|US5142576 *||6 May 1991||25 Aug 1992||Market Data Corporation||System for securely providing restricted video information|
|US5168446 *||23 May 1989||1 Dec 1992||Telerate Systems Incorporated||System for conducting and processing spot commodity transactions|
|US5321750 *||8 May 1992||14 Jun 1994||Market Data Corporation||Restricted information distribution system apparatus and methods|
|US6970537||22 May 2001||29 Nov 2005||Inline Connection Corporation||Video transmission and control system utilizing internal telephone lines|
|US6983259||23 Jun 2000||3 Jan 2006||Ebs Group Limited||Anonymous trading system|
|US7024386||23 Jun 2000||4 Apr 2006||Ebs Group Limited||Credit handling in an anonymous trading system|
|US7145990||10 Mar 2003||5 Dec 2006||Inline Connection Corporation||High-speed data communication over a residential telephone wiring network|
|US7149289||22 Oct 2004||12 Dec 2006||Inline Connection Corporation||Interactive data over voice communication system and method|
|US7184982||23 Jun 2000||27 Feb 2007||Ebs Group Limited||Architecture for anonymous trading system|
|US7224780||22 Oct 2004||29 May 2007||Inline Connection Corporation||Multichannel transceiver using redundant encoding and strategic channel spacing|
|US7227932||22 Oct 2004||5 Jun 2007||Inline Connection Corporation||Multi-band data over voice communication system and method|
|US7274688||7 Apr 2006||25 Sep 2007||Serconet Ltd.||Telephone communication system over a single telephone line|
|US7317793||1 Apr 2003||8 Jan 2008||Serconet Ltd||Method and system for providing DC power on local telephone lines|
|US7333952||23 Jun 2000||19 Feb 2008||Ebs Group Limited||Compound order handling in an anonymous trading system|
|US7363269||3 Jan 2001||22 Apr 2008||Ebs Group Limited||Conversational dealing system|
|US7366690||23 Jun 2000||29 Apr 2008||Ebs Group Limited||Architecture for anonymous trading system|
|US7397791||3 Jan 2005||8 Jul 2008||Serconet, Ltd.||Telephone communication system over a single telephone line|
|US7436842||11 Oct 2001||14 Oct 2008||Serconet Ltd.||Outlet with analog signal adapter, a method for use thereof and a network using said outlet|
|US7453895||21 Dec 2005||18 Nov 2008||Serconet Ltd||Outlet with analog signal adapter, a method for use thereof and a network using said outlet|
|US7466722||3 Aug 2004||16 Dec 2008||Serconet Ltd||Telephone communication system over a single telephone line|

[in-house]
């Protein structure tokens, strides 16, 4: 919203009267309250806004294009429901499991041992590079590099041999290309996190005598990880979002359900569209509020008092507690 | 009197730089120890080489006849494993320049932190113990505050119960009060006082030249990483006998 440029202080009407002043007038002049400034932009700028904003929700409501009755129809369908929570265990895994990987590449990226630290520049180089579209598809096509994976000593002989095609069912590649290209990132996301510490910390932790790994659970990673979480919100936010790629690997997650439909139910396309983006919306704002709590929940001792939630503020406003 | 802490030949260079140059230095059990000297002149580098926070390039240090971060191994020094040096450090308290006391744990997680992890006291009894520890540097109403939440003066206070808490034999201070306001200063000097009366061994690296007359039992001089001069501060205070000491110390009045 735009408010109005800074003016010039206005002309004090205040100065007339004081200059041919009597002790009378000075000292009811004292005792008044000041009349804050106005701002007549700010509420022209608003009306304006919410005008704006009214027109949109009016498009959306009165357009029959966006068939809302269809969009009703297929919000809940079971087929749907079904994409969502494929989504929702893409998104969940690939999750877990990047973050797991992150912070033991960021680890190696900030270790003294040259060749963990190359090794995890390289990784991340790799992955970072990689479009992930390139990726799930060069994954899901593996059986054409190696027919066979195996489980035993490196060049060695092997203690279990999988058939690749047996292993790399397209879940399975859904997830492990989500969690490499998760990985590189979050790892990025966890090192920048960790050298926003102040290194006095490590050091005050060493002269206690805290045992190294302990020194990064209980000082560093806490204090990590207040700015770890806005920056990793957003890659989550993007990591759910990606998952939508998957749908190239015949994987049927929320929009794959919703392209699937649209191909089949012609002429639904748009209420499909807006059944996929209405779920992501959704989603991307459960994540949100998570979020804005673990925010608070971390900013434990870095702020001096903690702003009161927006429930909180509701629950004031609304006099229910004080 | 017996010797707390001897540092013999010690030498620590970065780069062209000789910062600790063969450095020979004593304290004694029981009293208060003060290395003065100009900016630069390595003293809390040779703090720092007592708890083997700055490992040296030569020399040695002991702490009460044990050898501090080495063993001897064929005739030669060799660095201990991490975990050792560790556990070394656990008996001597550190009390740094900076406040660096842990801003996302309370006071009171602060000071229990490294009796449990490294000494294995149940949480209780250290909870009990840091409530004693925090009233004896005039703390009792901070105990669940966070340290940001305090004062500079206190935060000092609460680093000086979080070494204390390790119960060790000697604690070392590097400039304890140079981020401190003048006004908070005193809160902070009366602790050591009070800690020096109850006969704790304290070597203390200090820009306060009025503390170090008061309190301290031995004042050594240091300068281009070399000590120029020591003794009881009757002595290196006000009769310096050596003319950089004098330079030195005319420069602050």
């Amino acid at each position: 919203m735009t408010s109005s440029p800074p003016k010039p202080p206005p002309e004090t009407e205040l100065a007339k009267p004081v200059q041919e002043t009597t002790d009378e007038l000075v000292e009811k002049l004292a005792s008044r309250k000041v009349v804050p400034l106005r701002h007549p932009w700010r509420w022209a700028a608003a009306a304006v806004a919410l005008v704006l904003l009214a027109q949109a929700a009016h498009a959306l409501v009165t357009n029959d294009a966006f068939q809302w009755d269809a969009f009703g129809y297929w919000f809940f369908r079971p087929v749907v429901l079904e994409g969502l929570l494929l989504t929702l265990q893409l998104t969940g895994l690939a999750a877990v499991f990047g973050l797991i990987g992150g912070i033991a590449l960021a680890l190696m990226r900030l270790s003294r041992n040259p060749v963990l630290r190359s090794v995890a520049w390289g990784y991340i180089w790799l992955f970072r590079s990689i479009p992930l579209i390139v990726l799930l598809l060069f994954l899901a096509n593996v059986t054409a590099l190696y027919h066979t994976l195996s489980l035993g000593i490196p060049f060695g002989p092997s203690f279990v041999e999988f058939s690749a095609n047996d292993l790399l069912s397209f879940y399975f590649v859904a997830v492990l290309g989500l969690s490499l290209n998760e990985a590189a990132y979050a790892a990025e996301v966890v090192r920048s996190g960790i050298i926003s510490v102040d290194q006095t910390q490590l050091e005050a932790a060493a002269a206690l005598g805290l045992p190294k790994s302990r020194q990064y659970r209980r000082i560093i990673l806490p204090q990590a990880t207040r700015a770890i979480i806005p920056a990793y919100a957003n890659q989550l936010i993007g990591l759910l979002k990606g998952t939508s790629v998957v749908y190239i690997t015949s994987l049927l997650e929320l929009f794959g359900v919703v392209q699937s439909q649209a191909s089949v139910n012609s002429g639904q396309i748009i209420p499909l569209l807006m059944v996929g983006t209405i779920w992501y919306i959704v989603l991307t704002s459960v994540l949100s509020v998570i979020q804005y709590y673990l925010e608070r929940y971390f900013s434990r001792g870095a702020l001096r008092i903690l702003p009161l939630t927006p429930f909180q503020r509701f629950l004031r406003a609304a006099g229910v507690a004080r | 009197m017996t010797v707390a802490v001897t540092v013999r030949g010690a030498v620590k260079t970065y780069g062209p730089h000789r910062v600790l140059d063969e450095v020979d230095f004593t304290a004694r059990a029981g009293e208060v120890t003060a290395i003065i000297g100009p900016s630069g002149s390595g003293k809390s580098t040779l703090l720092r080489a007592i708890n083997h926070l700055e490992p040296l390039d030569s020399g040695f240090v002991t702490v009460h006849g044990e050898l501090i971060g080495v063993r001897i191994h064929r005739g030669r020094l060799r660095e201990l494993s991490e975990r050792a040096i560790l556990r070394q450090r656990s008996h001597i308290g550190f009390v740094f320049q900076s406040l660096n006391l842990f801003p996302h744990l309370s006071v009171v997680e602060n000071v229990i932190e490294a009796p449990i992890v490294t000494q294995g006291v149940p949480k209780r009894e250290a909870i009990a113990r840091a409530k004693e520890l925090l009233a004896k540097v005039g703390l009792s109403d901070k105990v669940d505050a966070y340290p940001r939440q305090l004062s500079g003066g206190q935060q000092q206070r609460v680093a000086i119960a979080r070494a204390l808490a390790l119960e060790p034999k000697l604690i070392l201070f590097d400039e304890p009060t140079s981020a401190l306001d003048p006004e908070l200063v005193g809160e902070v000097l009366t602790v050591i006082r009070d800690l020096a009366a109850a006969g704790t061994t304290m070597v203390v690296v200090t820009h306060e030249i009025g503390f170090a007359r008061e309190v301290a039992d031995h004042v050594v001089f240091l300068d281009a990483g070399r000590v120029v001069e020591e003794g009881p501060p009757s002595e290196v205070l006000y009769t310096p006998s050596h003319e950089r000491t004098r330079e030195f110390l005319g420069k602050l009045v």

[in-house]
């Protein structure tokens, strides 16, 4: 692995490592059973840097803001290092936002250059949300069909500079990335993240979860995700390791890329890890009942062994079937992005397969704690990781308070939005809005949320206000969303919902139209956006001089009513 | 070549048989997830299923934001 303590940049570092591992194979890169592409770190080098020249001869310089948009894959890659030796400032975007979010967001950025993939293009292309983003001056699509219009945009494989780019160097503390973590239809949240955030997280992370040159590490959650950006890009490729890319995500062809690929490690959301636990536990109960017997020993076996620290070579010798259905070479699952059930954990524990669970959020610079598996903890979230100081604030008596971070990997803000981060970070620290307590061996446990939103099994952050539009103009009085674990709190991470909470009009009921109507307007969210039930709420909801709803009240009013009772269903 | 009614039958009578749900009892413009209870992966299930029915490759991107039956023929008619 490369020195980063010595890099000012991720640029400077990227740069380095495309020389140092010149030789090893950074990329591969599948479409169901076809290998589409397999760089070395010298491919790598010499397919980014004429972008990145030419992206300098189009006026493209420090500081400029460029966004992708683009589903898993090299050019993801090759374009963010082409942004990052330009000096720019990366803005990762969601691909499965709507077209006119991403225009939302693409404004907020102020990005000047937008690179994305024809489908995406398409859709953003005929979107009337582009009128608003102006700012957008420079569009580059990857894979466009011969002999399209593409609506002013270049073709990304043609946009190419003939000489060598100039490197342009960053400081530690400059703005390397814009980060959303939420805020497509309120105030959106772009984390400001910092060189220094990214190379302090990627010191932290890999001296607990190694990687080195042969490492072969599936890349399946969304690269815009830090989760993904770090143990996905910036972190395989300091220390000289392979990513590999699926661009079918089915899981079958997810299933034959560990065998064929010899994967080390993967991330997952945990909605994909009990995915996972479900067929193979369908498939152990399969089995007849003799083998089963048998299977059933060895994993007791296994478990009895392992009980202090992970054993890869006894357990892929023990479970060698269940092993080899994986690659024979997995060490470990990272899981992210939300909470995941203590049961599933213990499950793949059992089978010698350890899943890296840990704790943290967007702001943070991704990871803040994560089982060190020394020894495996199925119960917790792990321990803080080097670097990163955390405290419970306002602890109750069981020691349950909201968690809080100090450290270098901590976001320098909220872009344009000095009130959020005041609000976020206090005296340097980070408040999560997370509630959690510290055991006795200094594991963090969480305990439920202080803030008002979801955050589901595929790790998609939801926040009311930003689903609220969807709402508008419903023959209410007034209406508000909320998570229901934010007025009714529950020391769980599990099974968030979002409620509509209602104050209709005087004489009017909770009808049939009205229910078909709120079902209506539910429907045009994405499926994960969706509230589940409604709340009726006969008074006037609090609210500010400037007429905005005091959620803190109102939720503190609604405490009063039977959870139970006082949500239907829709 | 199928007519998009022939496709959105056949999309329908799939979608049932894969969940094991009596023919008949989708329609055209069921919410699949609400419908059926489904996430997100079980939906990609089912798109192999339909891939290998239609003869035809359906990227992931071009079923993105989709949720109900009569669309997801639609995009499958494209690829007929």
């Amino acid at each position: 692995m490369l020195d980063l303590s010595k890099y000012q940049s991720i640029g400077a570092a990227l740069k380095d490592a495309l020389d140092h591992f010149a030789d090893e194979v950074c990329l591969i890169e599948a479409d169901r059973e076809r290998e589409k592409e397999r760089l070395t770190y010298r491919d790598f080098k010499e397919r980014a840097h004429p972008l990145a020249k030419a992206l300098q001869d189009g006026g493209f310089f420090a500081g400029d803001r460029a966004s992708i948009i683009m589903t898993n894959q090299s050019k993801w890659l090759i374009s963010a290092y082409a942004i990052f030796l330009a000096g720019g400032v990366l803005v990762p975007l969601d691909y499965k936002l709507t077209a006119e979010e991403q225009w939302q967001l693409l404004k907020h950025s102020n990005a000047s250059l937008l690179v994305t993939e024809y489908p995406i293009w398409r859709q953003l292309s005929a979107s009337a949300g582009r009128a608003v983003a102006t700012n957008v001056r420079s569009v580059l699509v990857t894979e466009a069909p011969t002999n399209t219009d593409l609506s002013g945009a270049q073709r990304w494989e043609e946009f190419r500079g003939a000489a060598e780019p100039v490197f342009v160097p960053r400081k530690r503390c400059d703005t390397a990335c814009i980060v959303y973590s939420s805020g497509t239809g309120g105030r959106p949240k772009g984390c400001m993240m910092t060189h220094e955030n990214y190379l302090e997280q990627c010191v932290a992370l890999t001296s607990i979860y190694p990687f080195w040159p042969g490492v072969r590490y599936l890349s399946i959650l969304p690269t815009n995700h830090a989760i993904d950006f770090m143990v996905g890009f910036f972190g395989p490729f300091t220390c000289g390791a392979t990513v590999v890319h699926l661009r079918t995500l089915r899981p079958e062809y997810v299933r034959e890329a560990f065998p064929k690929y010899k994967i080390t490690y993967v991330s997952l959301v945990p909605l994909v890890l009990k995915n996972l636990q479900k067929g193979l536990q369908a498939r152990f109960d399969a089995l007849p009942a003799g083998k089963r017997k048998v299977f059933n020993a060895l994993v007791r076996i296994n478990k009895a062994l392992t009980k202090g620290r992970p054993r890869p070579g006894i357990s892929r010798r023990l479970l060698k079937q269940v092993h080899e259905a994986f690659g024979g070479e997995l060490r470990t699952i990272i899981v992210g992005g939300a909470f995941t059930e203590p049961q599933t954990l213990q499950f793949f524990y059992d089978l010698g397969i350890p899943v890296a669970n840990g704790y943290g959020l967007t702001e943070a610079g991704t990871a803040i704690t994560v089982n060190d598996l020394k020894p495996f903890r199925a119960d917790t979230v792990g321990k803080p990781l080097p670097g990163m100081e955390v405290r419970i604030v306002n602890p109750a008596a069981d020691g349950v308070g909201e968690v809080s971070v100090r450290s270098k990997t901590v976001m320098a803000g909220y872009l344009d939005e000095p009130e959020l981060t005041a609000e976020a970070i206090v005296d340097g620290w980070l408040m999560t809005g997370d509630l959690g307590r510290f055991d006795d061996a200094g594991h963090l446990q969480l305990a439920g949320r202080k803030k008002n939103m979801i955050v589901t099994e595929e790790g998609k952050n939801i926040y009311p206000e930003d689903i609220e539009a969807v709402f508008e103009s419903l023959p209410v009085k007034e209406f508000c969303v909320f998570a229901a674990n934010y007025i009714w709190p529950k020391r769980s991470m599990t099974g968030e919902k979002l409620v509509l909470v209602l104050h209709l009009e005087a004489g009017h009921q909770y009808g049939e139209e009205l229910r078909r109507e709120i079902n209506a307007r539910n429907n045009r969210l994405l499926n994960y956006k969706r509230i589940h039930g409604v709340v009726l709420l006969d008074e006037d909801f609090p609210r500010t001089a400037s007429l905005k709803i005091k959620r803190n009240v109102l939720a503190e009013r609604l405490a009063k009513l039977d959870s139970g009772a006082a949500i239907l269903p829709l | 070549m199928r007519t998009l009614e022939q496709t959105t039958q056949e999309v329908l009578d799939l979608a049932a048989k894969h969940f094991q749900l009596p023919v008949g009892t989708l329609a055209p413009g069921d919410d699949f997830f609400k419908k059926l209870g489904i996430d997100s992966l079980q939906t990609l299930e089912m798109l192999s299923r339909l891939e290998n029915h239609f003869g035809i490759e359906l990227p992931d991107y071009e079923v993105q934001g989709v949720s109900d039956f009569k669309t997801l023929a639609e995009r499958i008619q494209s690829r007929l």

|US7483524||28 Oct 2004||27 Jan 2009||Serconet, Ltd||Network for telephony and data communication|
|US7492875||27 Dec 2004||17 Feb 2009||Serconet, Ltd.||Network for telephony and data communication|
|US7522713||7 Apr 2005||21 Apr 2009||Serconet, Ltd.||Network for telephony and data communication|
|US7522714||25 Jan 2006||21 Apr 2009||Serconet Ltd.||Telephone outlet for implementing a local area network over telephone lines and a local area network using such outlets|
|US7542554||15 Oct 2001||2 Jun 2009||Serconet, Ltd||Telephone outlet with packet telephony adapter, and a network using same|
|US7577240||31 Mar 2003||18 Aug 2009||Inline Connection Corporation||Two-way communication over a single transmission line between one or more information sources and a group of telephones, computers, and televisions|
|US7587001||27 Feb 2008||8 Sep 2009||Serconet Ltd.||Apparatus and method for frequency shifting of a wireless signal and systems using frequency shifting|
|US7593394||18 Sep 2007||22 Sep 2009||Mosaid Technologies Incorporated||Telephone communication system over a single telephone line|
|US7633966||13 May 2005||15 Dec 2009||Mosaid Technologies Incorporated||Network combining wired and non-wired segments|
|US7680255||16 Nov 2004||16 Mar 2010||Mosaid Technologies Incorporated||Telephone outlet with packet telephony adaptor, and a network using same|
|US7686653||27 Oct 2006||30 Mar 2010||Mosaid Technologies Incorporated||Modular outlet|
|US7702095||28 Nov 2005||20 Apr 2010||Mosaid Technologies Incorporated||Method and system for providing DC power on local telephone lines|
|US7715534||17 May 2006||11 May 2010||Mosaid Technologies Incorporated||Telephone outlet for implementing a local area network over telephone lines and a local area network using such outlets|